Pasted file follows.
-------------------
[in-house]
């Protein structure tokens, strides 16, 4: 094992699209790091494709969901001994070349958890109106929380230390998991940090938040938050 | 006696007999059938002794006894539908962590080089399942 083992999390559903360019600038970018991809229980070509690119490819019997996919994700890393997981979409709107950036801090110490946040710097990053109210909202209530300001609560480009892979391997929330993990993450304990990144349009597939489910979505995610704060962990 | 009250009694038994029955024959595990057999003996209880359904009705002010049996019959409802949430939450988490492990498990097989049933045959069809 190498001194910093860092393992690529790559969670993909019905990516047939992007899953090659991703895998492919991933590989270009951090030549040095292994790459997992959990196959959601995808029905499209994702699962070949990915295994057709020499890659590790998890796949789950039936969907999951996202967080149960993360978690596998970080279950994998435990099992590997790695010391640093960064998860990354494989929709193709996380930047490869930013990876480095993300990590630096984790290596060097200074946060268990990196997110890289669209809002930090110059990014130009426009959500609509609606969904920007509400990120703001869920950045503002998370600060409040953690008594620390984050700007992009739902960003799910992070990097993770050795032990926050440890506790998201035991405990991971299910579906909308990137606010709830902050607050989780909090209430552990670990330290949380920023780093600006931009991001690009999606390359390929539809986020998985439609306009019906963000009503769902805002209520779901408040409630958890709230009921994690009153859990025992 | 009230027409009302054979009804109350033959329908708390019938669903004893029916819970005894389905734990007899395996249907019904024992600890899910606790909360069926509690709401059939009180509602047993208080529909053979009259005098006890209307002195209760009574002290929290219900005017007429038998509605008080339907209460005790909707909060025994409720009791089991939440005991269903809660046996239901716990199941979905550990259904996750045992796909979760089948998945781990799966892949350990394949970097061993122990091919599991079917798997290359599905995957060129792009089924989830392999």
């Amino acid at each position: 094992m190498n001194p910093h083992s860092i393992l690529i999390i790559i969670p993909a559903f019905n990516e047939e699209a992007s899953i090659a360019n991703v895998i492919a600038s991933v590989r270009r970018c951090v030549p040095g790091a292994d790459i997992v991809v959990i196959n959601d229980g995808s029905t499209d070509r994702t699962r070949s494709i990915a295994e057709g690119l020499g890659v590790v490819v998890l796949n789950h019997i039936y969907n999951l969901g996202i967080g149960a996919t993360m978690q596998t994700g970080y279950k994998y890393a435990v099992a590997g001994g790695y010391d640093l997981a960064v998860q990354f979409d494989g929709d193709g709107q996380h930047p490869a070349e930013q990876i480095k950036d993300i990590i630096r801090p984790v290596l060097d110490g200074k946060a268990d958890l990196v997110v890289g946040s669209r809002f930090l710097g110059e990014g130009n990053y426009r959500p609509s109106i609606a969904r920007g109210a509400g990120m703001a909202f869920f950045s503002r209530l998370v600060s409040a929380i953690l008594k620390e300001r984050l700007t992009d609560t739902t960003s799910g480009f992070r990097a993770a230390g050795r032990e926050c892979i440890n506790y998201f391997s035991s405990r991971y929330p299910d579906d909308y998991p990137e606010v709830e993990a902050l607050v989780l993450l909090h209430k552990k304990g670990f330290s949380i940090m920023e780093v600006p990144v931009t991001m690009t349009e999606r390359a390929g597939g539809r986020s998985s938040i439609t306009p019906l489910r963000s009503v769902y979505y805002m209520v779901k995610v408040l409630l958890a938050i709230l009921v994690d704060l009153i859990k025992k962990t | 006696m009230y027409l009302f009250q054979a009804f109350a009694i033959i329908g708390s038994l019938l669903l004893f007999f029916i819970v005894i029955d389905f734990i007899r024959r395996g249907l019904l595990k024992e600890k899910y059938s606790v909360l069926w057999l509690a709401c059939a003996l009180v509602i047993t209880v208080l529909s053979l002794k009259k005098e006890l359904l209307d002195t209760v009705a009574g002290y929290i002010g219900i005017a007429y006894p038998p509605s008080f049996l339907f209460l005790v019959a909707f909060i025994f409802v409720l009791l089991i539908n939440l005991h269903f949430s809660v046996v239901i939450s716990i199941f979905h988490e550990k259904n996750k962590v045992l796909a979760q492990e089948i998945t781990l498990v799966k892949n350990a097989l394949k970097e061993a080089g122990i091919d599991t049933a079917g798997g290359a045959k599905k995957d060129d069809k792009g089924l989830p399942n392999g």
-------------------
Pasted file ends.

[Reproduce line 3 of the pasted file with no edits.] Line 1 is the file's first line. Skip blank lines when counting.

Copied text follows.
């Amino acid at each position: 094992m190498n001194p910093h083992s860092i393992l690529i999390i790559i969670p993909a559903f019905n990516e047939e699209a992007s899953i090659a360019n991703v895998i492919a600038s991933v590989r270009r970018c951090v030549p040095g790091a292994d790459i997992v991809v959990i196959n959601d229980g995808s029905t499209d070509r994702t699962r070949s494709i990915a295994e057709g690119l020499g890659v590790v490819v998890l796949n789950h019997i039936y969907n999951l969901g996202i967080g149960a996919t993360m978690q596998t994700g970080y279950k994998y890393a435990v099992a590997g001994g790695y010391d640093l997981a960064v998860q990354f979409d494989g929709d193709g709107q996380h930047p490869a070349e930013q990876i480095k950036d993300i990590i630096r801090p984790v290596l060097d110490g200074k946060a268990d958890l990196v997110v890289g946040s669209r809002f930090l710097g110059e990014g130009n990053y426009r959500p609509s109106i609606a969904r920007g109210a509400g990120m703001a909202f869920f950045s503002r209530l998370v600060s409040a929380i953690l008594k620390e300001r984050l700007t992009d609560t739902t960003s799910g480009f992070r990097a993770a230390g050795r032990e926050c892979i440890n506790y998201f391997s035991s405990r991971y929330p299910d579906d909308y998991p990137e606010v709830e993990a902050l607050v989780l993450l909090h209430k552990k304990g670990f330290s949380i940090m920023e780093v600006p990144v931009t991001m690009t349009e999606r390359a390929g597939g539809r986020s998985s938040i439609t306009p019906l489910r963000s009503v769902y979505y805002m209520v779901k995610v408040l409630l958890a938050i709230l009921v994690d704060l009153i859990k025992k962990t | 006696m009230y027409l009302f009250q054979a009804f109350a009694i033959i329908g708390s038994l019938l669903l004893f007999f029916i819970v005894i029955d389905f734990i007899r024959r395996g249907l019904l595990k024992e600890k899910y059938s606790v909360l069926w057999l509690a709401c059939a003996l009180v509602i047993t209880v208080l529909s053979l002794k009259k005098e006890l359904l209307d002195t209760v009705a009574g002290y929290i002010g219900i005017a007429y006894p038998p509605s008080f049996l339907f209460l005790v019959a909707f909060i025994f409802v409720l009791l089991i539908n939440l005991h269903f949430s809660v046996v239901i939450s716990i199941f979905h988490e550990k259904n996750k962590v045992l796909a979760q492990e089948i998945t781990l498990v799966k892949n350990a097989l394949k970097e061993a080089g122990i091919d599991t049933a079917g798997g290359a045959k599905k995957d060129d069809k792009g089924l989830p399942n392999g």